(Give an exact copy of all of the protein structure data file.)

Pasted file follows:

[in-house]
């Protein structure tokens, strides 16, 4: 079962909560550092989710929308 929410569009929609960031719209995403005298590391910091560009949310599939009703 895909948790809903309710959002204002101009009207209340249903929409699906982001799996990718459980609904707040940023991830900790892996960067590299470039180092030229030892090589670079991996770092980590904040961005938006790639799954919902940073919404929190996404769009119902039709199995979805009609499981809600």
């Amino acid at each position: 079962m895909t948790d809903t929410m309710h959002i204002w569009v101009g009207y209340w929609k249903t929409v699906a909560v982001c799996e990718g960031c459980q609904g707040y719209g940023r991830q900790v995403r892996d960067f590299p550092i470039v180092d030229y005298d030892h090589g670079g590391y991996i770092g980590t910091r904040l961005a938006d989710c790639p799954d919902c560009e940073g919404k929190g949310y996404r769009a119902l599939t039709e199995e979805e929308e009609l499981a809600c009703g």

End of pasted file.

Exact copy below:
[in-house]
């Protein structure tokens, strides 16, 4: 079962909560550092989710929308 929410569009929609960031719209995403005298590391910091560009949310599939009703 895909948790809903309710959002204002101009009207209340249903929409699906982001799996990718459980609904707040940023991830900790892996960067590299470039180092030229030892090589670079991996770092980590904040961005938006790639799954919902940073919404929190996404769009119902039709199995979805009609499981809600």
């Amino acid at each position: 079962m895909t948790d809903t929410m309710h959002i204002w569009v101009g009207y209340w929609k249903t929409v699906a909560v982001c799996e990718g960031c459980q609904g707040y719209g940023r991830q900790v995403r892996d960067f590299p550092i470039v180092d030229y005298d030892h090589g670079g590391y991996i770092g980590t910091r904040l961005a938006d989710c790639p799954d919902c560009e940073g919404k929190g949310y996404r769009a119902l599939t039709e199995e979805e929308e009609l499981a809600c009703g």